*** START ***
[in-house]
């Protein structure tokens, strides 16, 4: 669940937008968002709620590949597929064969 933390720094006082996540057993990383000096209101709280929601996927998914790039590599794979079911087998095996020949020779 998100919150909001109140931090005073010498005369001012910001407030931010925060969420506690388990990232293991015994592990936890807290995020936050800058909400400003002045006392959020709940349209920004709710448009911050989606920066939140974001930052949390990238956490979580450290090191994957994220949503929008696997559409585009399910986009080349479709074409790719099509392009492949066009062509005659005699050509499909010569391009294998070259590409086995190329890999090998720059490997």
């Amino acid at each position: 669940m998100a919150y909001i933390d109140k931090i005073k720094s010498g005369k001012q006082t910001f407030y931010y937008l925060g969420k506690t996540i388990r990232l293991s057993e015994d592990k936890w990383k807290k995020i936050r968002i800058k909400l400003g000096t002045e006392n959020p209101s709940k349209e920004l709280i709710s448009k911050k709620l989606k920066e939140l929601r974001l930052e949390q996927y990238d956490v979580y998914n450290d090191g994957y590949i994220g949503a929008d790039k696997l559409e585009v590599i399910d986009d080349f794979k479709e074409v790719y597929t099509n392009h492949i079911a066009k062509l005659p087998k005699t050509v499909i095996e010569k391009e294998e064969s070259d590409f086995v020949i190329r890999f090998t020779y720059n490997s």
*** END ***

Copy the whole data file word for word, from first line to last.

[in-house]
């Protein structure tokens, strides 16, 4: 669940937008968002709620590949597929064969 933390720094006082996540057993990383000096209101709280929601996927998914790039590599794979079911087998095996020949020779 998100919150909001109140931090005073010498005369001012910001407030931010925060969420506690388990990232293991015994592990936890807290995020936050800058909400400003002045006392959020709940349209920004709710448009911050989606920066939140974001930052949390990238956490979580450290090191994957994220949503929008696997559409585009399910986009080349479709074409790719099509392009492949066009062509005659005699050509499909010569391009294998070259590409086995190329890999090998720059490997």
């Amino acid at each position: 669940m998100a919150y909001i933390d109140k931090i005073k720094s010498g005369k001012q006082t910001f407030y931010y937008l925060g969420k506690t996540i388990r990232l293991s057993e015994d592990k936890w990383k807290k995020i936050r968002i800058k909400l400003g000096t002045e006392n959020p209101s709940k349209e920004l709280i709710s448009k911050k709620l989606k920066e939140l929601r974001l930052e949390q996927y990238d956490v979580y998914n450290d090191g994957y590949i994220g949503a929008d790039k696997l559409e585009v590599i399910d986009d080349f794979k479709e074409v790719y597929t099509n392009h492949i079911a066009k062509l005659p087998k005699t050509v499909i095996e010569k391009e294998e064969s070259d590409f086995v020949i190329r890999f090998t020779y720059n490997s």